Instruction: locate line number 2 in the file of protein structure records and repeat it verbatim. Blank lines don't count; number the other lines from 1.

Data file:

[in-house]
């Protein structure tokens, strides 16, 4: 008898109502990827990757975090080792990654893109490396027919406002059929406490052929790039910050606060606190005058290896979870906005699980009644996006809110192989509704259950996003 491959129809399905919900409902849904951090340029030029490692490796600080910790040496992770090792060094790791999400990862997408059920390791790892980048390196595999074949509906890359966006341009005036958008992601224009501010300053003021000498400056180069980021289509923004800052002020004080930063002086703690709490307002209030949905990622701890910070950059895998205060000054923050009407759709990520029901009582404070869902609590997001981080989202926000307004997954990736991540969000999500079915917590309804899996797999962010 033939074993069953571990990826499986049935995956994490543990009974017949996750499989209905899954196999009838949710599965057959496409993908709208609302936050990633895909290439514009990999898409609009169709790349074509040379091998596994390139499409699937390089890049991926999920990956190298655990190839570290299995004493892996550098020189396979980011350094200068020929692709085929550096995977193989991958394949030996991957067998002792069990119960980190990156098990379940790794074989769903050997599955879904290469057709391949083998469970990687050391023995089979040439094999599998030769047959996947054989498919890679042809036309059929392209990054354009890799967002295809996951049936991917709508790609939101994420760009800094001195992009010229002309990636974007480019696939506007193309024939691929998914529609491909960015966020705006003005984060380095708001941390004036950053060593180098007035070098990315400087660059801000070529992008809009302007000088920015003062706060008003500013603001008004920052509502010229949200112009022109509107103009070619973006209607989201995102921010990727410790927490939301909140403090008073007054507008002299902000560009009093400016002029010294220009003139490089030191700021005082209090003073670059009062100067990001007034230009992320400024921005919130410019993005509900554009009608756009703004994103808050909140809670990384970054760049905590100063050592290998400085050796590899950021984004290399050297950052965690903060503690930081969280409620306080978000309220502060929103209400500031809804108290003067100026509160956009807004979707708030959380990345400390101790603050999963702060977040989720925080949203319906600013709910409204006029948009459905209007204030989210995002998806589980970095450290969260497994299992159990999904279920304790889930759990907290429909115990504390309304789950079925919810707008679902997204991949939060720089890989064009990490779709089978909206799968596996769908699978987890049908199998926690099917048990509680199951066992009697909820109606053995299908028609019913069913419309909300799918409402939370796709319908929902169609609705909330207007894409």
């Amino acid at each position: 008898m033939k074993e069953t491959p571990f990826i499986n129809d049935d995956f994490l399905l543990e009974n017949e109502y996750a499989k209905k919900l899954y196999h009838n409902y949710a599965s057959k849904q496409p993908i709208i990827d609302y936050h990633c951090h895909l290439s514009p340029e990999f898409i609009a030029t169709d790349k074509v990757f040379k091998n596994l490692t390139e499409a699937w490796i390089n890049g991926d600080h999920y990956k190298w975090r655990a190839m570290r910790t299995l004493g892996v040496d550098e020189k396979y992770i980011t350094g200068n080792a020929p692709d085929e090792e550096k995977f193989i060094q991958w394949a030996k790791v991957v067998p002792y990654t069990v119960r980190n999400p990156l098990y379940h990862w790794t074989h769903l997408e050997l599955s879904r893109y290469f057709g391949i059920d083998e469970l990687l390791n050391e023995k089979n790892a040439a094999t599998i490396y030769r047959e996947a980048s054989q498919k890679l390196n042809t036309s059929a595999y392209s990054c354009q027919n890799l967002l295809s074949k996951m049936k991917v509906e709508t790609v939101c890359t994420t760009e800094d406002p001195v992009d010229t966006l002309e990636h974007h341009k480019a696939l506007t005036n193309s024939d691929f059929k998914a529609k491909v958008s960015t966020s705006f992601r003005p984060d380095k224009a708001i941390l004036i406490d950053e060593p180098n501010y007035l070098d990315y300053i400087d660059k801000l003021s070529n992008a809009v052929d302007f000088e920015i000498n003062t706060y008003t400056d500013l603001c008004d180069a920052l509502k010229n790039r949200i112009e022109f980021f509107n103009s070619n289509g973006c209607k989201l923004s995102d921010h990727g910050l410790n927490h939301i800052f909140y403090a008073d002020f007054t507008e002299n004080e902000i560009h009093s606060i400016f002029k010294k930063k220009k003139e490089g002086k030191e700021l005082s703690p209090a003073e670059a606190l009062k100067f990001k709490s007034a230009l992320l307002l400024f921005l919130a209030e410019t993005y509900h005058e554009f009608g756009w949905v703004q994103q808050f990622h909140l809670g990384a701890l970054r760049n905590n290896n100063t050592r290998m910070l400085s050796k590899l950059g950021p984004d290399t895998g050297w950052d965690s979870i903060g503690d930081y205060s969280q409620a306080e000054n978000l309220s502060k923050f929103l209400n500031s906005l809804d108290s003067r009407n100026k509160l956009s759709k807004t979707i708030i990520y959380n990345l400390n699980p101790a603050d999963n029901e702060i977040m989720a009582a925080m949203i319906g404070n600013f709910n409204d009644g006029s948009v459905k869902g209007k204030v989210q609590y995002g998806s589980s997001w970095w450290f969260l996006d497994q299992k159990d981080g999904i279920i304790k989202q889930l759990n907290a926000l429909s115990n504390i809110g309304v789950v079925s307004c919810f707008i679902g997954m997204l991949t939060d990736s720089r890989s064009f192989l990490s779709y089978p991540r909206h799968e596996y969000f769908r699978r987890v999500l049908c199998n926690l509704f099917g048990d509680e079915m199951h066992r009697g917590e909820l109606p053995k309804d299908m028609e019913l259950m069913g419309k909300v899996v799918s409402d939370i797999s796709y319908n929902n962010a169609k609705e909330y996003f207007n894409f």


């Protein structure tokens, strides 16, 4: 008898109502990827990757975090080792990654893109490396027919406002059929406490052929790039910050606060606190005058290896979870906005699980009644996006809110192989509704259950996003 491959129809399905919900409902849904951090340029030029490692490796600080910790040496992770090792060094790791999400990862997408059920390791790892980048390196595999074949509906890359966006341009005036958008992601224009501010300053003021000498400056180069980021289509923004800052002020004080930063002086703690709490307002209030949905990622701890910070950059895998205060000054923050009407759709990520029901009582404070869902609590997001981080989202926000307004997954990736991540969000999500079915917590309804899996797999962010 033939074993069953571990990826499986049935995956994490543990009974017949996750499989209905899954196999009838949710599965057959496409993908709208609302936050990633895909290439514009990999898409609009169709790349074509040379091998596994390139499409699937390089890049991926999920990956190298655990190839570290299995004493892996550098020189396979980011350094200068020929692709085929550096995977193989991958394949030996991957067998002792069990119960980190990156098990379940790794074989769903050997599955879904290469057709391949083998469970990687050391023995089979040439094999599998030769047959996947054989498919890679042809036309059929392209990054354009890799967002295809996951049936991917709508790609939101994420760009800094001195992009010229002309990636974007480019696939506007193309024939691929998914529609491909960015966020705006003005984060380095708001941390004036950053060593180098007035070098990315400087660059801000070529992008809009302007000088920015003062706060008003500013603001008004920052509502010229949200112009022109509107103009070619973006209607989201995102921010990727410790927490939301909140403090008073007054507008002299902000560009009093400016002029010294220009003139490089030191700021005082209090003073670059009062100067990001007034230009992320400024921005919130410019993005509900554009009608756009703004994103808050909140809670990384970054760049905590100063050592290998400085050796590899950021984004290399050297950052965690903060503690930081969280409620306080978000309220502060929103209400500031809804108290003067100026509160956009807004979707708030959380990345400390101790603050999963702060977040989720925080949203319906600013709910409204006029948009459905209007204030989210995002998806589980970095450290969260497994299992159990999904279920304790889930759990907290429909115990504390309304789950079925919810707008679902997204991949939060720089890989064009990490779709089978909206799968596996769908699978987890049908199998926690099917048990509680199951066992009697909820109606053995299908028609019913069913419309909300799918409402939370796709319908929902169609609705909330207007894409």